Ever wonder why every firm on the Street is pushing central asset accounts? The accounts money funds are hugely profitable.
According to IBC Financial Data Money Fund Report, money funds overall yielded an average 5.15% (seven-day compound yield) with a 0.57% expense ratio, for the week ended May 22, 1998. The 10 largest full-service brokerage money funds yielded 4.98% during the same time with a 0.72% expense ratio.
If you look at the highest performing and lowest performing money funds of the same asset size, and if you take out the third-party fees, the performance is the same, says Rick Stone, a New York City attorney at Kaufman Malchman Kirby & Squire. There is a direct relationship between payout and performance.
Stone is representing investors in a class-action claim that contends clearing firms dont adequately disclose their revenue-sharing deals with money funds.
Theres nothing wrong with a firm looking for a money fund that pays out more fees, but you must disclose that and say that these fees affect performance, he says.
Wirehouses central asset account money funds typically include 12(b)-1 fees, plus annual account fees that range from $50 to $100, and shareholder service fees ranging from 12.5 basis points to one percentage point, explains Peter Crane, managing editor of IBCs Financial Data Money Fund Report in Ashland, Mass. There also can be annual credit card fees, such as Merrills $25 fee.
These fees seem miniscule, says Stone, but when you multiply [by a large asset base], thats a lot of money for not doing much.
Merrill Lynch gets gross revenue of more than $280 million a year from its $50 billion CMA Money Fund, says Crane, which features an annual 0.56% expense ratio. The fee is about in line with industry average, but the CMA Money Fund is 50 times as large as the average money fund.
It doesnt take much to run a money fund, Stone claims. Theres little difference in what you need to do with $1 billion or $50 billion in assets. Investors should benefit from the economies of scale, he says, but wirehouses are on the boards of these funds, and they dont care.
Firms often encourage brokers to sell central asset accounts by making them a key part of asset gathering contests, as with Merrill Lynchs Masters contest. They also award asset gathering credits toward deferred compensation bonuses for opening the accounts.
Prudential Securities recently took the unusual step of giving brokers a split of Command Account fees as an incentive to sell them to clients--15% of the $100 annual account fee. Prudential has about $9 billion in Command money fund assets.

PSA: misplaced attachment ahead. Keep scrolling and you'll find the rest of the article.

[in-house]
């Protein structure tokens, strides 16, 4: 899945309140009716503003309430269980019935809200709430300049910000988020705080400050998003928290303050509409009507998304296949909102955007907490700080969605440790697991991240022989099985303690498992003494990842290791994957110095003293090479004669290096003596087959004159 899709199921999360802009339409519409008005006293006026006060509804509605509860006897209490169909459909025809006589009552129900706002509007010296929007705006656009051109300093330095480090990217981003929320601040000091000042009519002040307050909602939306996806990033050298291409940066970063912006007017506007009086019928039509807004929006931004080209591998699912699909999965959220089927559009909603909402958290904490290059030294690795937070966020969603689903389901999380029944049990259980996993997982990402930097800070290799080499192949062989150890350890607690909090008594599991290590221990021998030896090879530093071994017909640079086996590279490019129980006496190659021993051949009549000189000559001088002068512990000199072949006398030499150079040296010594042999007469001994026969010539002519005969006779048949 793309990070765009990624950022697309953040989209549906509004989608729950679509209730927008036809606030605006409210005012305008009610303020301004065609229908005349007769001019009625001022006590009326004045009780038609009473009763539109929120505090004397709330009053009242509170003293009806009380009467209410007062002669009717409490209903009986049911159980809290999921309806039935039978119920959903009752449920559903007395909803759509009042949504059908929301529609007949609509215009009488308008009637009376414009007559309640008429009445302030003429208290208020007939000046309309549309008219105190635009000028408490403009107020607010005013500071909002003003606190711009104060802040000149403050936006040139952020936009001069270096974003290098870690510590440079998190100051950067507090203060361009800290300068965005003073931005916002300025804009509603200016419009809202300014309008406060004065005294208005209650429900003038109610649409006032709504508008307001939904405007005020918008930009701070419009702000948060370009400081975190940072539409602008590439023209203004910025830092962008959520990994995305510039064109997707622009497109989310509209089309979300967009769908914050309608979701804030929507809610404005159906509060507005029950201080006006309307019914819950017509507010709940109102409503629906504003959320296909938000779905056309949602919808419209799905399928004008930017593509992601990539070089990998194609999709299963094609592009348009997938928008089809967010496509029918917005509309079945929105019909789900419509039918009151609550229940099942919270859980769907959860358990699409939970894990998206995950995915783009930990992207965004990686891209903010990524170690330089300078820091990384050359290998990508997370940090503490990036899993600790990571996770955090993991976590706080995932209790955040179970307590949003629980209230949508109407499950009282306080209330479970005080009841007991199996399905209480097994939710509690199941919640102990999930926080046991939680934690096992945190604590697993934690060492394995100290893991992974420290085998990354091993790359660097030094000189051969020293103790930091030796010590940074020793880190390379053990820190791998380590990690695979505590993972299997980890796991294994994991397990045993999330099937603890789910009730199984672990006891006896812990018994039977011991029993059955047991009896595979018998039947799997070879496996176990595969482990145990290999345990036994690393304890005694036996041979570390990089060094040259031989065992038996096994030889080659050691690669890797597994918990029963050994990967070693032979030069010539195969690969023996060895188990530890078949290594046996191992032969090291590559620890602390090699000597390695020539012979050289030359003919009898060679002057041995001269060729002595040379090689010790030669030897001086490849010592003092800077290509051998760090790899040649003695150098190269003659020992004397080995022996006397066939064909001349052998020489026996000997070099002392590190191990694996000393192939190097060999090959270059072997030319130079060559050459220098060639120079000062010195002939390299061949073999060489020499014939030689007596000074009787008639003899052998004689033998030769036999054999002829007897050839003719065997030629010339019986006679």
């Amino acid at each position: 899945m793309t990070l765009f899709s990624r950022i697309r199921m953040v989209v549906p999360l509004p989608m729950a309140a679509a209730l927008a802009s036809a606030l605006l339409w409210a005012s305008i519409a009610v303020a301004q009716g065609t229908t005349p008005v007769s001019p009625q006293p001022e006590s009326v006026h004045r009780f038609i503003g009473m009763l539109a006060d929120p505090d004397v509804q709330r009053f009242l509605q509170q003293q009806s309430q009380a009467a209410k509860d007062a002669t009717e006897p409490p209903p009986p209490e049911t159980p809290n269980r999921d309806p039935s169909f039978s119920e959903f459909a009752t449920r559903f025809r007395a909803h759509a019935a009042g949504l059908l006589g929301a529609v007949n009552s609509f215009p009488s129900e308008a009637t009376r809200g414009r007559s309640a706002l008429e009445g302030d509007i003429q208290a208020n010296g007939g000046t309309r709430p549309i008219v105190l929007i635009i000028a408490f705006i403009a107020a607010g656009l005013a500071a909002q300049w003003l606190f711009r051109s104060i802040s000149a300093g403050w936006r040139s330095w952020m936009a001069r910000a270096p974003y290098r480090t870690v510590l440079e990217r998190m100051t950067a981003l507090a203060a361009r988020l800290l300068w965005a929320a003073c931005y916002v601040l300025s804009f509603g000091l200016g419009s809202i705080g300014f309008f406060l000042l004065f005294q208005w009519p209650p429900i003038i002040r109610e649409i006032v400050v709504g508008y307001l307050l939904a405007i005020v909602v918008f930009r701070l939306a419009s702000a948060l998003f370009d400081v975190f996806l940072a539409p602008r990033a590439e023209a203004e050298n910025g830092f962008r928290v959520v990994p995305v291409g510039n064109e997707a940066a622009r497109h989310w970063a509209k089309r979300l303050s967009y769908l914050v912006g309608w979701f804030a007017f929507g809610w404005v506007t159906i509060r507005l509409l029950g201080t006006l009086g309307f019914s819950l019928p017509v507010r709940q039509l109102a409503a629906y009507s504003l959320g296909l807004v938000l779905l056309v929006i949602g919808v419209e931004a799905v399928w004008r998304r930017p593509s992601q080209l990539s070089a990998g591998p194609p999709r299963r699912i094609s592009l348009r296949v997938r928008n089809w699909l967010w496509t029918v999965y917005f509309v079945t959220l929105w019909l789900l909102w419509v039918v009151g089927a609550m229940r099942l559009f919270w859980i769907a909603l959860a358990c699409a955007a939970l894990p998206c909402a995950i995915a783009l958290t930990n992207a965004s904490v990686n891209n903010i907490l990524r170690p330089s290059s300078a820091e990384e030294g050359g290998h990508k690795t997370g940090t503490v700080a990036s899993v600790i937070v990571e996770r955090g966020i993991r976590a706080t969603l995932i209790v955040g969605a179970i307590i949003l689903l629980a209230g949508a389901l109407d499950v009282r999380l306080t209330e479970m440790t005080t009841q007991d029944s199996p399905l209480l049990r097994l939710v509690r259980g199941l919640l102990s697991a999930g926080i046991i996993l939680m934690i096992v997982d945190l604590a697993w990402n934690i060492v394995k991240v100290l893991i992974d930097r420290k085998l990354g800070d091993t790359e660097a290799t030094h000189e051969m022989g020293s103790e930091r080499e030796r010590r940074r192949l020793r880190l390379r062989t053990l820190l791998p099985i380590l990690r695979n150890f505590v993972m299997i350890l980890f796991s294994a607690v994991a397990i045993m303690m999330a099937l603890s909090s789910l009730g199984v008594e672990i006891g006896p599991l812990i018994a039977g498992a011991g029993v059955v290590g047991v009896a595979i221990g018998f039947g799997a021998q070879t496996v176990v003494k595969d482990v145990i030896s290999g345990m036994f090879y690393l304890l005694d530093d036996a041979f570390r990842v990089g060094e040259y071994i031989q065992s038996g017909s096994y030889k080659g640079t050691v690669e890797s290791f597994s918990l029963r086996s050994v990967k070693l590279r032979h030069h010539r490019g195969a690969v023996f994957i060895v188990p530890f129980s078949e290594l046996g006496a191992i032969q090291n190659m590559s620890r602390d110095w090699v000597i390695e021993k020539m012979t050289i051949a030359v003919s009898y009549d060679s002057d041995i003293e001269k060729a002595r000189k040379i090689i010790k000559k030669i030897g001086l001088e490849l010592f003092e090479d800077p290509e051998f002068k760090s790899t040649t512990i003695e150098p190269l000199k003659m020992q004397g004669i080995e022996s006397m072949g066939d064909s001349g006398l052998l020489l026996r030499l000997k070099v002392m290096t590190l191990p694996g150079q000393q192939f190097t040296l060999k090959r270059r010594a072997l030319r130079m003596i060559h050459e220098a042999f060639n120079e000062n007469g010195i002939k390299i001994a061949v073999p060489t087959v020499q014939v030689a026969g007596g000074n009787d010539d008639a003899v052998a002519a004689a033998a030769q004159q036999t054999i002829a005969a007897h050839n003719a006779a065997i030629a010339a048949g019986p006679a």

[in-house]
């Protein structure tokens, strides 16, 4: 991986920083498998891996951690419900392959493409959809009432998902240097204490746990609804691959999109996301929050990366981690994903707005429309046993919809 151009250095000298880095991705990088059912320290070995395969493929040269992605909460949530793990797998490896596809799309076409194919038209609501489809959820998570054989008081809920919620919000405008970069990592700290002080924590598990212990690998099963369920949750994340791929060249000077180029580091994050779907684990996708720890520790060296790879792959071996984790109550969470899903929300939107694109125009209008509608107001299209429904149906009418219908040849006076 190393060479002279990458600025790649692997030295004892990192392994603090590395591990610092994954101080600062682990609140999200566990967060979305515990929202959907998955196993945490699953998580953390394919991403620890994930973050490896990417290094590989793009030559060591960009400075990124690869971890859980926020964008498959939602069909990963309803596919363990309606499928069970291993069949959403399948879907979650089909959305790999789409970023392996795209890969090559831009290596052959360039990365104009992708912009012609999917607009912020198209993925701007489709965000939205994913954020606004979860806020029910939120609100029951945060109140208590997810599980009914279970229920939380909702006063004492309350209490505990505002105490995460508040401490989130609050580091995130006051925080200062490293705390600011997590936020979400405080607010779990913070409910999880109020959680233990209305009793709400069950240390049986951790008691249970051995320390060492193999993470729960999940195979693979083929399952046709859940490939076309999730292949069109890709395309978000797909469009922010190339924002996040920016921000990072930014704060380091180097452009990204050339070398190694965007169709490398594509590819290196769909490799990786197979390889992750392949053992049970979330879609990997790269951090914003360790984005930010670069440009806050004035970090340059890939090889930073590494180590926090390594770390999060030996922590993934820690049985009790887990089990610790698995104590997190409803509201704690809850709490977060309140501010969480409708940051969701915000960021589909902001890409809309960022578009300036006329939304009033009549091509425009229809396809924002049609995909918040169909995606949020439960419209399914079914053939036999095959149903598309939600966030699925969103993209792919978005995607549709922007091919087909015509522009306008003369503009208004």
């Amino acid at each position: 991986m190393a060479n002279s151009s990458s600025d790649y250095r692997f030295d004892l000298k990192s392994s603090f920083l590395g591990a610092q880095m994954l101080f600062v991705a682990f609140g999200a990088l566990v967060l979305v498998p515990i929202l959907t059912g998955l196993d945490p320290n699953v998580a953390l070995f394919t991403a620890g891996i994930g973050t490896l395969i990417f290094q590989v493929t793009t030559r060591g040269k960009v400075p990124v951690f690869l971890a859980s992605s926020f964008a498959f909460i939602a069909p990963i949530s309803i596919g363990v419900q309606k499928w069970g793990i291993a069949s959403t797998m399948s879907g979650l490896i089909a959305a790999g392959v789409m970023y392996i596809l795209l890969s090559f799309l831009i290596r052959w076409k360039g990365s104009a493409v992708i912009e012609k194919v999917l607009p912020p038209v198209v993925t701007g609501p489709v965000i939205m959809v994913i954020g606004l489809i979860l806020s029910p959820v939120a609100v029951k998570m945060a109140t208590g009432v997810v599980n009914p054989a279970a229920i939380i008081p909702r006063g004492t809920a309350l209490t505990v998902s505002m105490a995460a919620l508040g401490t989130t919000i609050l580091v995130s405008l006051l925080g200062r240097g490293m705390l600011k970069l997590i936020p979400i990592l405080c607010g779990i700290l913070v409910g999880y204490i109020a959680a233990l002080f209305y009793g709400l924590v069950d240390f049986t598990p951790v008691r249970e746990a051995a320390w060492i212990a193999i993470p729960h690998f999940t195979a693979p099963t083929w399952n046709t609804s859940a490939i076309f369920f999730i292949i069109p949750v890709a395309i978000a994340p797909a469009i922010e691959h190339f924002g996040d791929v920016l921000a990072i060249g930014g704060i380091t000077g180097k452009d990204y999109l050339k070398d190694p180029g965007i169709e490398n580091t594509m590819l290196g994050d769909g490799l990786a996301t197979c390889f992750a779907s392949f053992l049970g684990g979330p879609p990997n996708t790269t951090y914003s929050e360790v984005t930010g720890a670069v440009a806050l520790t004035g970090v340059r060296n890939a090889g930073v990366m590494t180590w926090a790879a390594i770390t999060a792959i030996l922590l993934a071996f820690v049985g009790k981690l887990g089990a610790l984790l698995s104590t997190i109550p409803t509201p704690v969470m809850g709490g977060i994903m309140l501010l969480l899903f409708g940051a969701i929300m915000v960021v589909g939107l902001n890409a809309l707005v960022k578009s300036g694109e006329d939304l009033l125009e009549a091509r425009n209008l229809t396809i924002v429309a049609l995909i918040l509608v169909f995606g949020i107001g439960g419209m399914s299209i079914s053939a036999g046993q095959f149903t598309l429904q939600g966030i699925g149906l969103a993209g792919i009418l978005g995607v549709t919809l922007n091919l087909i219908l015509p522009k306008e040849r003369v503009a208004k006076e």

Prudential Securities brokers say the firm has made it clear clients must have Command.
Its not promoted; its jammed down our throats, beefs a Prudential broker in New York. If I have an account that pays $10,000 in commissions, the client still has to pay an annual fee for the account if he doesnt have Command. The rep calls the Command statement great, but says most of his clients dont want another debit card. I have a lot of traders; they dont want to keep money in an account.
The push to open Command accounts is telling brokers the firm only wants affluent clients, the broker believes. Theyre going to lose a lot of blue-collar accounts by forcing Command accounts.
No new financial incentives have recently been added at other wirehouses, brokers report. The firm hasnt linked FMA sales to sales contests or provided any other financial incentive in at least the past two years, says a Salomon Smith Barney broker in Colorado.
But brokers feel pressure nonetheless. They say theyre inundated with central asset account promotions that offer statistics to convince them the accounts improve account retention and asset levels.
The firm is certainly encouraging us to sell FMAs, and theyve enhanced the product so much it doesnt take a lot of encouraging, the Colorado Smith Barney broker says. The firm recently waived its fee for access to its Internet-site services for clients who have an FMA, the broker says, and waived some additional fees if clients move from an FMA to an FMA Plus.
Other brokers say theyve found their central asset account fees competitive. And with better features than banks, theyre a good buy.
I had a client the other day come in with information from banks asking me which would be the better central asset account for her business, says a Dean Witter broker in New Jersey. I found that in fees alone, a client can save on a business Triple-A [central asset account] versus what a bank offers.
The broker notes an additional benefit gained when clients write checks through a brokerage account: He can watch how the funds are used, and if money fund balances remain steady, he can talk to the client about moving into long-term investments.